Having been on earth longer than the dinosaur, modern challenges threatens the gentle mariner – anything from drowning in fishers nests, swallowing plastic, bumping into big ships to hatchlings heading towards bright lights instead of the ocean.

It’s estimated that one in every 1,000 survives.

The excited Famau continues. “Turtle juveniles like to hang around the mangroves around the island.”

Sailing across from Manda island to Lamu island, a Green turtle surfaces for a split second to breathe and dive down again to nibble on the coral gardens below.

Famau escorts us up the dunes that until 20 years ago were just sand mountains. We walk past the

Grave yard where an important elder is buried from a few centuries ago, his grave under a hut. - copyright Rupi Mangat

Grave yard where an important elder is buried from a few centuries ago, his grave under a hut. – copyright Rupi Mangat

A flight of steps takes us to the top of the nearest dune giving an eagle-eye view of Shela and the ocean.

We pass more stunning homes of the rich on the dunes – and then the most amazing view of dune after dune after dune for 12 kilometers. From this high vantage point – a towering 200 feet above sea-level, the open ocean stretches to the horizon. Then the mosaic of the mangrove lined channels and Manda Island with its gorgeous beach.

The dunes are Lamu’s life-lung. Soaking in the rainwater, they are a natural water reservoir and a wind-break, protecting the island from the ravages of the sea like the Tsunami in 2004.

Doum palms and thorn trees grow scattered on the sand mountains and we run down to the beach walking along its shores back to what used to be a simple fishing village.

Shela’s famous historical event is the Battle of Shela where the Sultan of Pate decided to throw the gauntlet at the more powerful Lamu sultan’s feet. In 1812, his army sailed in from Pate and fought the battle forgetting about the tide – it left them stranded on the beach to be slaughtered by the enemy. It’s said that for years the Shella beach was littered with the sun-bleached bones of the stranded army.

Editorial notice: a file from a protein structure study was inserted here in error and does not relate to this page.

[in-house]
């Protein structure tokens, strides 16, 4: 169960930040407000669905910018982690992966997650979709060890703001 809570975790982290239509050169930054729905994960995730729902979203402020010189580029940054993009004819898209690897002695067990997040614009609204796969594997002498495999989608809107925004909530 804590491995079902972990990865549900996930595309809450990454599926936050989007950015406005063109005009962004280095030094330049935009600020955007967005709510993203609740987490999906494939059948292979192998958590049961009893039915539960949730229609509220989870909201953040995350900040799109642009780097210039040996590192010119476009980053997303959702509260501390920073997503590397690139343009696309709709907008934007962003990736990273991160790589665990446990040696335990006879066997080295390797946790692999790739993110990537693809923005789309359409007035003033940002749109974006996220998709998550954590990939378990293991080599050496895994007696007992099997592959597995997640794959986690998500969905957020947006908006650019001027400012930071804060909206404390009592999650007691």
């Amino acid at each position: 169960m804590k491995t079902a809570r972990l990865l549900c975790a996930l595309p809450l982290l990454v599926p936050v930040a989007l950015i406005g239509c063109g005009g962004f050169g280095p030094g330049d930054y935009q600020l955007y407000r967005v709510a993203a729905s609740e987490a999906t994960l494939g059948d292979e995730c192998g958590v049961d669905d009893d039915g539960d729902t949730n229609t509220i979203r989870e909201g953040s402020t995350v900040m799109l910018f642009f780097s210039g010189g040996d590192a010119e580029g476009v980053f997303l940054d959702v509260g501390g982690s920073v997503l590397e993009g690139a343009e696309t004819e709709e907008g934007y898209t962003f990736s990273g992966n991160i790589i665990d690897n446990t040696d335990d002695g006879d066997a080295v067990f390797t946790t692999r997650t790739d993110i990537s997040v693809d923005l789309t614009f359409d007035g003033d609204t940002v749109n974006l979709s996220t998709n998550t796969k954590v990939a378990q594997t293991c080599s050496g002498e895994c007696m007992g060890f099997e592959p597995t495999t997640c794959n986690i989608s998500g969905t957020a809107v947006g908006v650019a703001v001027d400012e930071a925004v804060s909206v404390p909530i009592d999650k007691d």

We reach the Friday mosque with its tall white minaret gleaming in the sun. Built in 1829, it’s a landmark surrounded by the new.

Enroute to Shella Bahari, lies a secluded centuries-old grave with a mini-coral wall that’s also seen on the Omani graves as far as Mkwiro village on Wasini island and other of the sultanate.

Back at Shella Bahari, we close the door behind us – it’s a beautiful white-washed apartment with the traditional notches and decorative plaster work on the wall. The chef brings in the Swahili fish cooked in coconut and spices and we dine on our balcony as the dhows move silently through the night.

At Shela

Stay at Shella Bahari: info@shellabahari.co.ke

It’s on the waterfront. Book a room or the whole house.

Plenty to do in Shela from discovering history, the ocean and the arts.

Watch the short clip of our stay at Shela